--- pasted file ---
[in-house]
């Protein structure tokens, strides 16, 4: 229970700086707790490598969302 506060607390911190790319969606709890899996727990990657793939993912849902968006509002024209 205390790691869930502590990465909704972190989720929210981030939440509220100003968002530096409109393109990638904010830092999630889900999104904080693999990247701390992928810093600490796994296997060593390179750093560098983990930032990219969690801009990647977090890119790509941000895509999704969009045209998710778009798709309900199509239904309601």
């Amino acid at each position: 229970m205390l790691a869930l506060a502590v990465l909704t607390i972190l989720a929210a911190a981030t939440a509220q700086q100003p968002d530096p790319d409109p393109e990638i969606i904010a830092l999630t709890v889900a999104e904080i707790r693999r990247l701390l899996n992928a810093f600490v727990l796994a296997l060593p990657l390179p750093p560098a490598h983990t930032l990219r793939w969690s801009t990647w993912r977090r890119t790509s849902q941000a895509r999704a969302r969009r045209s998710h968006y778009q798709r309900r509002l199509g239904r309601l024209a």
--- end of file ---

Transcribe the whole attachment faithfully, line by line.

[in-house]
């Protein structure tokens, strides 16, 4: 229970700086707790490598969302 506060607390911190790319969606709890899996727990990657793939993912849902968006509002024209 205390790691869930502590990465909704972190989720929210981030939440509220100003968002530096409109393109990638904010830092999630889900999104904080693999990247701390992928810093600490796994296997060593390179750093560098983990930032990219969690801009990647977090890119790509941000895509999704969009045209998710778009798709309900199509239904309601």
């Amino acid at each position: 229970m205390l790691a869930l506060a502590v990465l909704t607390i972190l989720a929210a911190a981030t939440a509220q700086q100003p968002d530096p790319d409109p393109e990638i969606i904010a830092l999630t709890v889900a999104e904080i707790r693999r990247l701390l899996n992928a810093f600490v727990l796994a296997l060593p990657l390179p750093p560098a490598h983990t930032l990219r793939w969690s801009t990647w993912r977090r890119t790509s849902q941000a895509r999704a969302r969009r045209s998710h968006y778009q798709r309900r509002l199509g239904r309601l024209a």